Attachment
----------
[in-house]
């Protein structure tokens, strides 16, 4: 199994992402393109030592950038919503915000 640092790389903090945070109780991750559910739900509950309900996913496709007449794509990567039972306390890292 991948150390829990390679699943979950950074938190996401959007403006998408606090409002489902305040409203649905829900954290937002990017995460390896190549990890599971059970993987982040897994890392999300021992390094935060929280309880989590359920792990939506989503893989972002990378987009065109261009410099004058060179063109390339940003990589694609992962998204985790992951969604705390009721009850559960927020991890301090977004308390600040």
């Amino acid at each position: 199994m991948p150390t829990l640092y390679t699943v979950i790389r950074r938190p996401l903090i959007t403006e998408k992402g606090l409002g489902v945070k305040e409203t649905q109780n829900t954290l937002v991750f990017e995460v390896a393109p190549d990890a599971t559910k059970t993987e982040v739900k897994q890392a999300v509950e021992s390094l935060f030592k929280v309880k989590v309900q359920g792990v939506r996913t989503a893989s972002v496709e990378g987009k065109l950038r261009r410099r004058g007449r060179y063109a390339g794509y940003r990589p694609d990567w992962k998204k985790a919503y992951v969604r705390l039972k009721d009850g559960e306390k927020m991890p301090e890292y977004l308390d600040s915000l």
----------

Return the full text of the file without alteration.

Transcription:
[in-house]
């Protein structure tokens, strides 16, 4: 199994992402393109030592950038919503915000 640092790389903090945070109780991750559910739900509950309900996913496709007449794509990567039972306390890292 991948150390829990390679699943979950950074938190996401959007403006998408606090409002489902305040409203649905829900954290937002990017995460390896190549990890599971059970993987982040897994890392999300021992390094935060929280309880989590359920792990939506989503893989972002990378987009065109261009410099004058060179063109390339940003990589694609992962998204985790992951969604705390009721009850559960927020991890301090977004308390600040």
């Amino acid at each position: 199994m991948p150390t829990l640092y390679t699943v979950i790389r950074r938190p996401l903090i959007t403006e998408k992402g606090l409002g489902v945070k305040e409203t649905q109780n829900t954290l937002v991750f990017e995460v390896a393109p190549d990890a599971t559910k059970t993987e982040v739900k897994q890392a999300v509950e021992s390094l935060f030592k929280v309880k989590v309900q359920g792990v939506r996913t989503a893989s972002v496709e990378g987009k065109l950038r261009r410099r004058g007449r060179y063109a390339g794509y940003r990589p694609d990567w992962k998204k985790a919503y992951v969604r705390l039972k009721d009850g559960e306390k927020m991890p301090e890292y977004l308390d600040s915000l």